The Dow and the S&P 500 had their worst day in nearly a month on Tuesday as stocks dropped across the board.
The Dow finished 0.7%, or 179 points, lower, while the S&P 500 closed 0.9% lower. It was the worst one-day percentage drop for both benchmarks since May 31, according to Refinitiv. The Nasdaq Composite finished down 1.5%, recording its worst day since June 3.
Three topics kept investors busy: monetary policy, geopolitics and trade.
Federal Reserve Chairman Jerome Powell spoke at the Council of Foreign Relations in the afternoon, saying the central bank was “grappling” with the uncertainties in the US economy. He also said it was important that monetary policy didn’t overreact to any single data points, as that would create even more uncertainty.
While an interest rate cut is expected at next month’s Fed meeting, Powell’s comments seemed to suggest that the central banks isn’t so sure yet. Lower interest rates are favorable to companies and can lead equities higher.
Powell also appeared to hit back at President Donald Trump’s attacks on the central banks during the speech at the Council of Foreign Relations, saying the “Fed is insulated from short-term political pressures.“
Global stocks were weaker in the face of escalating geopolitical tensions. Asian markets closed lower and European exchanges mostly ended weaker as well.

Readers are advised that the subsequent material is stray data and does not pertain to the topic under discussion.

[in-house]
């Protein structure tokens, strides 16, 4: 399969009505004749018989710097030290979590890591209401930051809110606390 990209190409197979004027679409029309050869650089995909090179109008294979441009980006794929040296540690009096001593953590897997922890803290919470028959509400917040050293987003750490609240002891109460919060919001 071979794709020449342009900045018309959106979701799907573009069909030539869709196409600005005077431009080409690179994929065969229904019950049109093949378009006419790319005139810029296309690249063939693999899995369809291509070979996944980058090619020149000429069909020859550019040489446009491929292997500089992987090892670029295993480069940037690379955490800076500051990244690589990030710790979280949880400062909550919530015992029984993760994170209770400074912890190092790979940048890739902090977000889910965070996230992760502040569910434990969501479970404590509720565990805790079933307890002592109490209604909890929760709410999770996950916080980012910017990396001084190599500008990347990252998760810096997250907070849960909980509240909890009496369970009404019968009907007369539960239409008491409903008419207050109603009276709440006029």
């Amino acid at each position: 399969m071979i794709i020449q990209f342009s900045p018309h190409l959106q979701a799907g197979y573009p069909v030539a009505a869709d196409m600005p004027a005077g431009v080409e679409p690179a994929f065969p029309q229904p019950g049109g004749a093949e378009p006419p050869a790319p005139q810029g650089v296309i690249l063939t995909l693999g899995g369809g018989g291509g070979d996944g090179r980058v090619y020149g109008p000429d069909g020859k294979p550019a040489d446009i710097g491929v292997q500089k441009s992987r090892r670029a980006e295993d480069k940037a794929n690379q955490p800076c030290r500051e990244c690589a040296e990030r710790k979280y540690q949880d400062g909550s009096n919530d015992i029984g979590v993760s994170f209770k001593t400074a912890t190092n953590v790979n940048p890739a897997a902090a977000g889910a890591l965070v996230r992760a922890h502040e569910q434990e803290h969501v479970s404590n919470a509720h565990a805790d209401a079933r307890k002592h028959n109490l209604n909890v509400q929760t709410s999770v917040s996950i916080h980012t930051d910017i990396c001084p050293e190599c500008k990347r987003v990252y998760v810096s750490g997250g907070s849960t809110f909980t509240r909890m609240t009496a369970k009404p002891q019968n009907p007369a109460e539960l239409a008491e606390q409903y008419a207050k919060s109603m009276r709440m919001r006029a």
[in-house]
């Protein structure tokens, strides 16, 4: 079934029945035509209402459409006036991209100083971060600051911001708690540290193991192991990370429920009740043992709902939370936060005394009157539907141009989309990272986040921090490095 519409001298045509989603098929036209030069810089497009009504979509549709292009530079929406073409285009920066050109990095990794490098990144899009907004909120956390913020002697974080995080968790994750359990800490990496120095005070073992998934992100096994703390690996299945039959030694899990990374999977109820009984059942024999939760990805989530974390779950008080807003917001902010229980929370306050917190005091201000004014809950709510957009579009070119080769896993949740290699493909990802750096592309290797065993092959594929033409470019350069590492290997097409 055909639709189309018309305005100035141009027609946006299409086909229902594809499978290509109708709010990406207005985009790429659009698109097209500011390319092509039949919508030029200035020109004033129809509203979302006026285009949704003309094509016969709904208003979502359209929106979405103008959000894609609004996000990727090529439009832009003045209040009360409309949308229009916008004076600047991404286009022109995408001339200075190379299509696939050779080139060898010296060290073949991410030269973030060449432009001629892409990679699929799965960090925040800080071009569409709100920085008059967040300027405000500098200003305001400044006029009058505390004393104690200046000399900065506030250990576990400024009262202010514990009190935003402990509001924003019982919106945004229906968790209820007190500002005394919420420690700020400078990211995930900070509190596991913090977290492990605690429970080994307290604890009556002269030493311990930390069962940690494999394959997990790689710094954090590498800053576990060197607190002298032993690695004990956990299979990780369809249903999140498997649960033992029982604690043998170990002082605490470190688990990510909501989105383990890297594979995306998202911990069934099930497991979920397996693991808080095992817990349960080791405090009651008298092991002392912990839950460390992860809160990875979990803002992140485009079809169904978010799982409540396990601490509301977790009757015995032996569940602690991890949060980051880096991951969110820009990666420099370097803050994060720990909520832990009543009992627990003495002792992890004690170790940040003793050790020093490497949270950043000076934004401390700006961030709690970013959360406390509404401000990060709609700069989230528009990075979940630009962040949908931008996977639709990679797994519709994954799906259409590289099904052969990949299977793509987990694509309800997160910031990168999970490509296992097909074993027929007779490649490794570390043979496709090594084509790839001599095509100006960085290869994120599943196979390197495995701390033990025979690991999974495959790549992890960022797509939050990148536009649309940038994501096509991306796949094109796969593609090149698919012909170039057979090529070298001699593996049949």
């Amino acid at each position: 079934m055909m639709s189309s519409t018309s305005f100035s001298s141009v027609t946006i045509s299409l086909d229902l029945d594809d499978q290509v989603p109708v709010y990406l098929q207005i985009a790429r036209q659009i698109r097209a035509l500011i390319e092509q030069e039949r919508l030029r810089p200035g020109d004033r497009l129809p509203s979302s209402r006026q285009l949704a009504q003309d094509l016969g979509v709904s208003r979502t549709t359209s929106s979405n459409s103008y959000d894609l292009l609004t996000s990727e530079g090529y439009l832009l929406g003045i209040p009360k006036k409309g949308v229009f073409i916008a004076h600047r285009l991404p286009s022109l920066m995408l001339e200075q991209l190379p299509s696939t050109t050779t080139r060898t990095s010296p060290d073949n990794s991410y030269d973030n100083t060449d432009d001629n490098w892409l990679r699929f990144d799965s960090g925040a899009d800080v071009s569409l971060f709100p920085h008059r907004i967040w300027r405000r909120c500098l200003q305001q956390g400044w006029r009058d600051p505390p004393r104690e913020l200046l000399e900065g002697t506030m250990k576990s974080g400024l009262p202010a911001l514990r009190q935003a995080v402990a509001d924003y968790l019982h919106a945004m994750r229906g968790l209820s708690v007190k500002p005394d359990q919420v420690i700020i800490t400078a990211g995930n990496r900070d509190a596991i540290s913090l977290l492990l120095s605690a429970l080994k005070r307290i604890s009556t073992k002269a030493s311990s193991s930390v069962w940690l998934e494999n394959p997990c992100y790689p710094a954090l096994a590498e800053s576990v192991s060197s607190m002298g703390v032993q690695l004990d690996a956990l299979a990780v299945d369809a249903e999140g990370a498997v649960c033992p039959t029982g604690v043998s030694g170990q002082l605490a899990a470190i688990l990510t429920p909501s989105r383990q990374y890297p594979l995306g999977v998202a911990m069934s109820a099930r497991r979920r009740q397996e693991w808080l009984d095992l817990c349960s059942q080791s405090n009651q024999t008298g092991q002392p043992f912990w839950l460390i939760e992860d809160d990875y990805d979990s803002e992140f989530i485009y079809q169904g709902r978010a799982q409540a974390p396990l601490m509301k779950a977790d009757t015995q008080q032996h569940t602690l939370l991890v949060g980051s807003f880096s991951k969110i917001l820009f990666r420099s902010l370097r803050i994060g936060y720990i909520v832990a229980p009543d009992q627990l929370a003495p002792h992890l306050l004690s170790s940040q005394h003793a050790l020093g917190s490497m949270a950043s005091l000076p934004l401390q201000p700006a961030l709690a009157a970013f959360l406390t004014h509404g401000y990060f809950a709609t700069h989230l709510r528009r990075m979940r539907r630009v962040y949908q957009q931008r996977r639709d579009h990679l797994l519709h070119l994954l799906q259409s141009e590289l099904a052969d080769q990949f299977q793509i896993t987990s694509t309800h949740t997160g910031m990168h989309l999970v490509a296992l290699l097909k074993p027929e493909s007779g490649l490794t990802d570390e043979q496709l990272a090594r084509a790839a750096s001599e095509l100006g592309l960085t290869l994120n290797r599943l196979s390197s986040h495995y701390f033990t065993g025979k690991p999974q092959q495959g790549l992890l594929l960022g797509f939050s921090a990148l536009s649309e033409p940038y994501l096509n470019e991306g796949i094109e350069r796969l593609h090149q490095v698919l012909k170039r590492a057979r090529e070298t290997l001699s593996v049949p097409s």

Tensions between the United States and Iran escalated after President Donald Trump levied new sanctions on Monday. Iran shot down a US drone in international airspace last week, prompting the latest altercation between Washington and Tehran.
Although riskier investments including stocks are suffering in this environment, safe-haven assets like gold continue to climb higher. A weaker US dollar also helps the precious metal, which is hovering around a six-year high. Gold futures settled flat at $1,414.90, according to CME data, after rising more than 1% during the trading day.
Investors are still anxiously awaiting the meeting between Trump and China’s President Xi Jinping at the G20 summit in Japan this week, which could herald the next phase of trade negotiations.
If trade talks between the United States and China fell apart, “it would immediately raise the risk of a global slowdown and may lead to sharp falls in equity prices,” said Fawad Razaqzada, technical analyst at FOREX.com. However, that’s not Razaqzada’s base case.
He believes a full trade agreement remains highly unlikely, but the leaders of both countries will probably make a commitment to resume talks in July.
“This would be seen as a positive outcome,” he wrote, especially if it’s accompanied by a reduction of the tariffs — or at least a delay imposing new tariffs on $300 billion worth of Chinese goods, as the Trump administration is considering.